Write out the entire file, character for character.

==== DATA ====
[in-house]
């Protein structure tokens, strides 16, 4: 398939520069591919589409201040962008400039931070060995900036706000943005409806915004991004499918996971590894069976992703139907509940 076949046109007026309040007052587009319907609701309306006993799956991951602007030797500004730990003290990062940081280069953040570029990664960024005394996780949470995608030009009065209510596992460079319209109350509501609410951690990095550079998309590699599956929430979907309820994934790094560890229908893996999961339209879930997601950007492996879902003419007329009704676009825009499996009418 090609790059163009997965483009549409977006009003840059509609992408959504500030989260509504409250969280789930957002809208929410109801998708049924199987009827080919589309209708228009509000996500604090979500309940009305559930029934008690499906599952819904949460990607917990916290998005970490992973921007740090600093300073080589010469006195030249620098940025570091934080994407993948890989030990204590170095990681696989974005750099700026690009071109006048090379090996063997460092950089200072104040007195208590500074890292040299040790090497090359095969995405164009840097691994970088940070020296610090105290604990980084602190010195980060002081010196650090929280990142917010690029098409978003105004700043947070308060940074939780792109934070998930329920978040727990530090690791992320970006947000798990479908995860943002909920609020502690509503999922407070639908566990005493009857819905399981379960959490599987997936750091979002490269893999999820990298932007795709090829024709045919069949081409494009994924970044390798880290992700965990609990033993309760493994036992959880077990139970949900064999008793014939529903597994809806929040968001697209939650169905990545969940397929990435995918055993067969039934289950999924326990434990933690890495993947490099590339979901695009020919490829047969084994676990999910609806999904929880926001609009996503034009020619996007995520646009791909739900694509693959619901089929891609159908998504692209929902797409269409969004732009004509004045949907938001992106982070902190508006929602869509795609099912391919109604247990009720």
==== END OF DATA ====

[in-house]
């Protein structure tokens, strides 16, 4: 398939520069591919589409201040962008400039931070060995900036706000943005409806915004991004499918996971590894069976992703139907509940 076949046109007026309040007052587009319907609701309306006993799956991951602007030797500004730990003290990062940081280069953040570029990664960024005394996780949470995608030009009065209510596992460079319209109350509501609410951690990095550079998309590699599956929430979907309820994934790094560890229908893996999961339209879930997601950007492996879902003419007329009704676009825009499996009418 090609790059163009997965483009549409977006009003840059509609992408959504500030989260509504409250969280789930957002809208929410109801998708049924199987009827080919589309209708228009509000996500604090979500309940009305559930029934008690499906599952819904949460990607917990916290998005970490992973921007740090600093300073080589010469006195030249620098940025570091934080994407993948890989030990204590170095990681696989974005750099700026690009071109006048090379090996063997460092950089200072104040007195208590500074890292040299040790090497090359095969995405164009840097691994970088940070020296610090105290604990980084602190010195980060002081010196650090929280990142917010690029098409978003105004700043947070308060940074939780792109934070998930329920978040727990530090690791992320970006947000798990479908995860943002909920609020502690509503999922407070639908566990005493009857819905399981379960959490599987997936750091979002490269893999999820990298932007795709090829024709045919069949081409494009994924970044390798880290992700965990609990033993309760493994036992959880077990139970949900064999008793014939529903597994809806929040968001697209939650169905990545969940397929990435995918055993067969039934289950999924326990434990933690890495993947490099590339979901695009020919490829047969084994676990999910609806999904929880926001609009996503034009020619996007995520646009791909739900694509693959619901089929891609159908998504692209929902797409269409969004732009004509004045949907938001992106982070902190508006929602869509795609099912391919109604247990009720």